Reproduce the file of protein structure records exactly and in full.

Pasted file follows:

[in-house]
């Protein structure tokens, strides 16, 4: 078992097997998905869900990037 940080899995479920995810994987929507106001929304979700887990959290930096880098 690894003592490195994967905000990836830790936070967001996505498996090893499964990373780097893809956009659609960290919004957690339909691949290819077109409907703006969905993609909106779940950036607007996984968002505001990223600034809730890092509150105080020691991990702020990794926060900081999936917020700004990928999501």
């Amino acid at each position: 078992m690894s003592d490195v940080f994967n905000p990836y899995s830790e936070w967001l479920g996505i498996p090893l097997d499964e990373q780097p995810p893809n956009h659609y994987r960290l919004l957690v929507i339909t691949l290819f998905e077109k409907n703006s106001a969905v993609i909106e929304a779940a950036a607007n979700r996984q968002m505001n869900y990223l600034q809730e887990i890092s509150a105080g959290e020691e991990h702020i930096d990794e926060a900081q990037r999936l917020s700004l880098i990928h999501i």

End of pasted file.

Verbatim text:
[in-house]
């Protein structure tokens, strides 16, 4: 078992097997998905869900990037 940080899995479920995810994987929507106001929304979700887990959290930096880098 690894003592490195994967905000990836830790936070967001996505498996090893499964990373780097893809956009659609960290919004957690339909691949290819077109409907703006969905993609909106779940950036607007996984968002505001990223600034809730890092509150105080020691991990702020990794926060900081999936917020700004990928999501």
């Amino acid at each position: 078992m690894s003592d490195v940080f994967n905000p990836y899995s830790e936070w967001l479920g996505i498996p090893l097997d499964e990373q780097p995810p893809n956009h659609y994987r960290l919004l957690v929507i339909t691949l290819f998905e077109k409907n703006s106001a969905v993609i909106e929304a779940a950036a607007n979700r996984q968002m505001n869900y990223l600034q809730e887990i890092s509150a105080g959290e020691e991990h702020i930096d990794e926060a900081q990037r999936l917020s700004l880098i990928h999501i």